I didn’t want to make a todo list, because I didn’t even really know what I wanted to track. But I had to start somewhere so came up with a random list of things questions for myself and answered them. In an ideal world how much “alone, just me” time would I have each day? In a less than ideal world, what’s the minimum I can get by with. How many day trips with my family do I want to take each month? And so on. I sent the list to Tara too, and we compared notes. Seemed like a good place to start.
But how to track this? I knew if it was too difficult I wouldn’t do it so it needed to be effortless — as much as possible at least. I thought an iPhone app was likely the way to go, but which one? I asked on line and a few people told me about one called Reporter. Other people suggested Lift. I searched on the iOS app store people seem to like TraxItAll, Habit List and Way of Life. At the last second I added Full to that list as well and after 2 weeks of trying to use all of them, Full has definitely become my favorite. I thought I’d include some of the how and why here in case anyone else wants to try this on their own as well.
Each of these apps is different and depending on your specific needs you might like a different one than me, or something might suit you better, but this is what I found.
I found Reporter to be annoying, always interrupting me and asking me stuff I didn’t care about and no easy way to log what I did care about. This was probably the odd man out in the whole list too, it’s really not designed for this kind of thing and I feel bad complaining that it’s not good at it. It’s like biting into an apple and then throwing it away saying it’s the worst hamburger you’ve ever tasted. It’s probably awesome at doing what it was designed to do, which isn’t tracking your own set of habits.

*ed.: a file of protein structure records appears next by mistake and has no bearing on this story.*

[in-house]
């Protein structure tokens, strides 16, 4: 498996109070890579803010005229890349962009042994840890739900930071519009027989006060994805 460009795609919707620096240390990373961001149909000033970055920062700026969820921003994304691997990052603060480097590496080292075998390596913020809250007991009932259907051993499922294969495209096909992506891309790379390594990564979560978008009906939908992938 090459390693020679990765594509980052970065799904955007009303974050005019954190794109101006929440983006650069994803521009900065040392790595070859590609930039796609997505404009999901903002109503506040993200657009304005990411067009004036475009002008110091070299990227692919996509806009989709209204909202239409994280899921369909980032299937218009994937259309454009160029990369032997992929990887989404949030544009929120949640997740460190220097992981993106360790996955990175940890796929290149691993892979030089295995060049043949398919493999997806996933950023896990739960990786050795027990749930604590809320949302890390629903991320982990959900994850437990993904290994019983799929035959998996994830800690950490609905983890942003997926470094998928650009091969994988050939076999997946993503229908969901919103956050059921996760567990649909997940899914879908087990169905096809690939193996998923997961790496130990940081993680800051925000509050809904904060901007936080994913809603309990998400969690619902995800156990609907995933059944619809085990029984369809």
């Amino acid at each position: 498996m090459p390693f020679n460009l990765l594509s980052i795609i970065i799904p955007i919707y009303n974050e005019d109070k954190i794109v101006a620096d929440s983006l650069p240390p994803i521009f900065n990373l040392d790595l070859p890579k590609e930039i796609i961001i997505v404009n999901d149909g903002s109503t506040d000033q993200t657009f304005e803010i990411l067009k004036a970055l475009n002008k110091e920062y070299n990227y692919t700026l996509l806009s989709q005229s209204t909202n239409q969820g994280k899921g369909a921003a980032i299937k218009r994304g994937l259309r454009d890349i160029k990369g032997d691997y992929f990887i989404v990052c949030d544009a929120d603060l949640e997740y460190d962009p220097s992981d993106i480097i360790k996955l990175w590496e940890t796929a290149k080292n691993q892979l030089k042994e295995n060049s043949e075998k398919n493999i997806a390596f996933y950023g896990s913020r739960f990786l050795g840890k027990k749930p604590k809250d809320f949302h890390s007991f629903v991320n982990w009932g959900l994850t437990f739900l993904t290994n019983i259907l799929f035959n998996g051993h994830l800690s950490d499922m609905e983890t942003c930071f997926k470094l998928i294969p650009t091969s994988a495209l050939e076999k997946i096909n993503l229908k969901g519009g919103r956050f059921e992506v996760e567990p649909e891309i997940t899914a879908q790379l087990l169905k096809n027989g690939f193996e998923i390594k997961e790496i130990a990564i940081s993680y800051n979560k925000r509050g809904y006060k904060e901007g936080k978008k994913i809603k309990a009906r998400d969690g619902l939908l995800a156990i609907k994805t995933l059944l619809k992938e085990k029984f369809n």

Judging from the recommendations Lift is by far the most popular among my circle of friends, however that circle of friends also includes several investors and advisors to the Lift team so that could be a little bit of bias showing through here. I’d tried Lift out when it first came out and couldn’t get into the habit of it, also the aspect of goals being public weirded me out. I know that there’s huge value in encouragement from your peers and there’s also a way to make goals private but at the end of the day there were just too many steps and it wasn’t geared towards what I wanted. Even though many of the items I wanted to track already existed in their database which means other people are using it for that, it just didn’t work for me. Lift seems ideal for someone who wants to remember to floss every day, or to study a new language and benefits from encouragement from the community.